From that point on, Brenden was all in—”I geeked out,” she says, as she describes reading A Twist of the Wrist: The Motorcycle Road Racers Handbook, studying every technical detail and buying the proper gear and equipment. Finally, she was ready for her first track day, her first opportunity to really break loose. “I was so slow. People kept passing me. As a woman, I would move out of the way, as if implicitly saying, ‘Oh, you guys go ahead,’” she recounts with a grimace. “Initially my track days were to let everyone pass me and then work on my lines—that’s the fastest way around a lap of the track.”
Over time, that changed too. Eventually clocking speeds as high as 170 miles per hour, Brenden shifted what she projected to other drivers on the track: “I’m not letting you pass me. I’m holding my line. If you want to pass me, you better earn it.” For Brenden, what followed was a series of thrilling breakthroughs. “The most exhilarating was the first time I passed someone, and the next one was the first time I lapped someone—I went so fast that I passed them twice.”
Now 47, Brenden still puts in five to six track days a year on courses like Buttonwillow, Sonoma Raceway, Thunder Hill and Laguna Seca. And every Sunday, she meets her weekend crew—anywhere from 6 to 20 motorcyclists—for group rides taking in all the “twisties” and turns up La Honda Road to Pescadero Road and through Butano State Park.
The tradition dates back to Brenden’s days at Hewlett Packard, where she worked as a global communications director. Looking for community, she left flyers on the other motorcycles she saw in the parking lot. That’s how she met Greg Smith, who now works for Tesla, and the group evolved to include other techies, engineers and even a PG&E welder. “Greg is our alpha,” Brenden says. “He has all the tools and a safety-first attitude.”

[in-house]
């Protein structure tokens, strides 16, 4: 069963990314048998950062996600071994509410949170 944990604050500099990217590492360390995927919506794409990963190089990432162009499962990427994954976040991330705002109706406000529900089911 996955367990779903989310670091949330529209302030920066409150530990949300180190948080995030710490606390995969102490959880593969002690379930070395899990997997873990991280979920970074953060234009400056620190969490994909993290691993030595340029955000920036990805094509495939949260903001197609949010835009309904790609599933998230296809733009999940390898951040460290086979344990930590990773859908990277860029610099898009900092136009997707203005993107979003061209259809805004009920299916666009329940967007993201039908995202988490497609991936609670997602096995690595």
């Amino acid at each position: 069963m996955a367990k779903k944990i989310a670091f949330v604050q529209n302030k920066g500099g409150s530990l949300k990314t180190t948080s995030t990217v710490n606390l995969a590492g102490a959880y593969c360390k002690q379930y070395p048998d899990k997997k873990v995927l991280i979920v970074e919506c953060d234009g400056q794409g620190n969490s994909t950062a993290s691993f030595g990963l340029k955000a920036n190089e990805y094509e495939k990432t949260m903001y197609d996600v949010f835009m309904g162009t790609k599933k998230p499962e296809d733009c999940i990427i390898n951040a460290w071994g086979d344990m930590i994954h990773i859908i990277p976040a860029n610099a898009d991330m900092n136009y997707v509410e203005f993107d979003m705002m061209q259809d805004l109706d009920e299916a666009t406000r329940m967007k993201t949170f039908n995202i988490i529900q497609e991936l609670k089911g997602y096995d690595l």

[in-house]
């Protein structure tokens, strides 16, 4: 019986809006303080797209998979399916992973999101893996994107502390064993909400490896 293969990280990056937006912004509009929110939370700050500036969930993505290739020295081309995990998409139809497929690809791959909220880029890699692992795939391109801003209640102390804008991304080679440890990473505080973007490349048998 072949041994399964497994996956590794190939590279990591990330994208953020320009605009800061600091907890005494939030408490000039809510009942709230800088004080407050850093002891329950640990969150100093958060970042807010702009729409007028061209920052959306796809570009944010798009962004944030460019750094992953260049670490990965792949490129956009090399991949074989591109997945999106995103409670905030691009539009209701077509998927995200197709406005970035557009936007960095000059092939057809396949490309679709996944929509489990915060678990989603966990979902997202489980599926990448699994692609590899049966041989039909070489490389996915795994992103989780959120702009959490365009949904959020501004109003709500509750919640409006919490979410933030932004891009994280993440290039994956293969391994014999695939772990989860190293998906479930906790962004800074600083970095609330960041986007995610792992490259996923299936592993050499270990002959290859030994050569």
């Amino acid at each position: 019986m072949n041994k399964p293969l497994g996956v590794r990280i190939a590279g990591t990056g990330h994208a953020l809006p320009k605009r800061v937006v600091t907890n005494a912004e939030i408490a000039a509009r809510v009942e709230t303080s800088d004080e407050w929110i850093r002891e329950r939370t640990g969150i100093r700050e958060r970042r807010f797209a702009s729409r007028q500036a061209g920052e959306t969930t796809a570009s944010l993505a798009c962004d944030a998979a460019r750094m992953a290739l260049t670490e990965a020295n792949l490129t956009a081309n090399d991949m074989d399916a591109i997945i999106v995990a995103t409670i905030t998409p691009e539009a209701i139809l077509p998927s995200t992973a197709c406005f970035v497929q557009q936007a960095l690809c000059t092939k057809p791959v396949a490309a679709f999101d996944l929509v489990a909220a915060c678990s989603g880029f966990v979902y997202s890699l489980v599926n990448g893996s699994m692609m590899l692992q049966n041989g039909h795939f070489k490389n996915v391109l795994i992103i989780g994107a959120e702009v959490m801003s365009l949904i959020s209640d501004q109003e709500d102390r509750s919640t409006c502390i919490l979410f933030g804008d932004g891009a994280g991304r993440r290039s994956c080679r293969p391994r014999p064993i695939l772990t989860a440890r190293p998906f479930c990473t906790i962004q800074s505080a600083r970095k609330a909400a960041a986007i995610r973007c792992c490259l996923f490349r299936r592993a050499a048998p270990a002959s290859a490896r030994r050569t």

Brenden also recruited riders from her current job at Google X—where her position has a bit of an ironic twist. While she considers herself a very hands-on rider, she works for Waymo, the self-driving car project that spun out of Google, which includes the perk of catching Waymo rides between her Los Altos home and Mountain View office. “At first I was afraid of it because, as you can tell, I like to drive,” she says. “But it can see two football fields, 360 degrees, which is way better than a human. The machine learning is what really turns me on—I can see it actually learning so quickly.”
Brenden’s husband is an airline pilot (so he clocks even faster speeds), and they have two teenage daughters. She believes the private time on her bike makes her better in the many roles she plays in her life. “My job requires a lot of personal touch, a lot of engagement and thinking—along with my husband, my family, my kids,” she says. “It’s a beautiful thing when you and your engine and the wind and the horizon are all lining up. That’s a part of the reason I like riding so much. That helmet is a really nice, quiet, serene place to be.”
The natural next question: Would Brenden let her daughters ride some day? For Brenden, it’s all about safety—as long as they put safety first, she says. But whether her girls decide to ride motorcycles or not, Brenden says the biggest lesson she wants to impart is still the same: “Hold your line. I say that to myself on the track, but it also applies to anything you’re doing in life. Hold your line.”